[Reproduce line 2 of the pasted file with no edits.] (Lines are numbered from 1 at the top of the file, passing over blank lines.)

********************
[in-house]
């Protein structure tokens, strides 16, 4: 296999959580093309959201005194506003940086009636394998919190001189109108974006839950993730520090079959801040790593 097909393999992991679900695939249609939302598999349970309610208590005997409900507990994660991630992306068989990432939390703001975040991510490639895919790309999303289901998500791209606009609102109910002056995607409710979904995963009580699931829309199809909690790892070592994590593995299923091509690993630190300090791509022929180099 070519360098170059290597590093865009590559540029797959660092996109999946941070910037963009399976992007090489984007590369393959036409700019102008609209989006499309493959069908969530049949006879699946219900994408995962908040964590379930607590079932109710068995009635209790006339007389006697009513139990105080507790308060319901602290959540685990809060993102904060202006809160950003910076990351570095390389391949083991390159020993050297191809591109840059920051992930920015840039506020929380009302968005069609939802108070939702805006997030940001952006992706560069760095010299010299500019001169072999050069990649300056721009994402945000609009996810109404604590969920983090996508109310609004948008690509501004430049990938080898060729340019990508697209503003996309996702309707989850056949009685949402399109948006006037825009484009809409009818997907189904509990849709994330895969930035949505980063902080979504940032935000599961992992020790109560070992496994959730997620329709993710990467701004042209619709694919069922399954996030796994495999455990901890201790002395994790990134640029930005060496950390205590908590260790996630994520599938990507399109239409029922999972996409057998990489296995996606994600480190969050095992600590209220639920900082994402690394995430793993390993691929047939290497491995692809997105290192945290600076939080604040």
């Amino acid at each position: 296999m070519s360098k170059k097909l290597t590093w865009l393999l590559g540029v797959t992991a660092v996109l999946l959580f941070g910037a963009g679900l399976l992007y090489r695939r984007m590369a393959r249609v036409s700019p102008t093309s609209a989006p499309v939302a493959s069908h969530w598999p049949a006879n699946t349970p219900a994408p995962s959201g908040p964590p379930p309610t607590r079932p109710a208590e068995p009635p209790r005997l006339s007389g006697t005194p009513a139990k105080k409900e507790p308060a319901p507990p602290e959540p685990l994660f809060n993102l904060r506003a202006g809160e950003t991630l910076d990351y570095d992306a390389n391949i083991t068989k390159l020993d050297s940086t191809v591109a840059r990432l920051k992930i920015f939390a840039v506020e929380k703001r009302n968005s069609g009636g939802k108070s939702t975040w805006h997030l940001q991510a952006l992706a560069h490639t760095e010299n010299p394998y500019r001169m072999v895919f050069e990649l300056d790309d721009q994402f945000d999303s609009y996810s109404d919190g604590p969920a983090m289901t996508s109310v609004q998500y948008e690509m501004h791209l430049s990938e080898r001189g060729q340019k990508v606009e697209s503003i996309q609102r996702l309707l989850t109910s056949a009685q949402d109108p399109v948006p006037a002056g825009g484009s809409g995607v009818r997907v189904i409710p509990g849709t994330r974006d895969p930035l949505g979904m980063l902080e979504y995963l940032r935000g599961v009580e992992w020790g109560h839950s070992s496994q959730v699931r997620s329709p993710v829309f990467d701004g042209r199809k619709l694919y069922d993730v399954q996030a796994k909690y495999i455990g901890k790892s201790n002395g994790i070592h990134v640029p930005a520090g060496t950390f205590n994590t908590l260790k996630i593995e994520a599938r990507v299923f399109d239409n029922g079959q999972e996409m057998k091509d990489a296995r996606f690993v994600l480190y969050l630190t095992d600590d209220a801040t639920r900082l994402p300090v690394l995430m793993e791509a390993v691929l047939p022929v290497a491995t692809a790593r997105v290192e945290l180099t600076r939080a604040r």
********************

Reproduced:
């Protein structure tokens, strides 16, 4: 296999959580093309959201005194506003940086009636394998919190001189109108974006839950993730520090079959801040790593 097909393999992991679900695939249609939302598999349970309610208590005997409900507990994660991630992306068989990432939390703001975040991510490639895919790309999303289901998500791209606009609102109910002056995607409710979904995963009580699931829309199809909690790892070592994590593995299923091509690993630190300090791509022929180099 070519360098170059290597590093865009590559540029797959660092996109999946941070910037963009399976992007090489984007590369393959036409700019102008609209989006499309493959069908969530049949006879699946219900994408995962908040964590379930607590079932109710068995009635209790006339007389006697009513139990105080507790308060319901602290959540685990809060993102904060202006809160950003910076990351570095390389391949083991390159020993050297191809591109840059920051992930920015840039506020929380009302968005069609939802108070939702805006997030940001952006992706560069760095010299010299500019001169072999050069990649300056721009994402945000609009996810109404604590969920983090996508109310609004948008690509501004430049990938080898060729340019990508697209503003996309996702309707989850056949009685949402399109948006006037825009484009809409009818997907189904509990849709994330895969930035949505980063902080979504940032935000599961992992020790109560070992496994959730997620329709993710990467701004042209619709694919069922399954996030796994495999455990901890201790002395994790990134640029930005060496950390205590908590260790996630994520599938990507399109239409029922999972996409057998990489296995996606994600480190969050095992600590209220639920900082994402690394995430793993390993691929047939290497491995692809997105290192945290600076939080604040």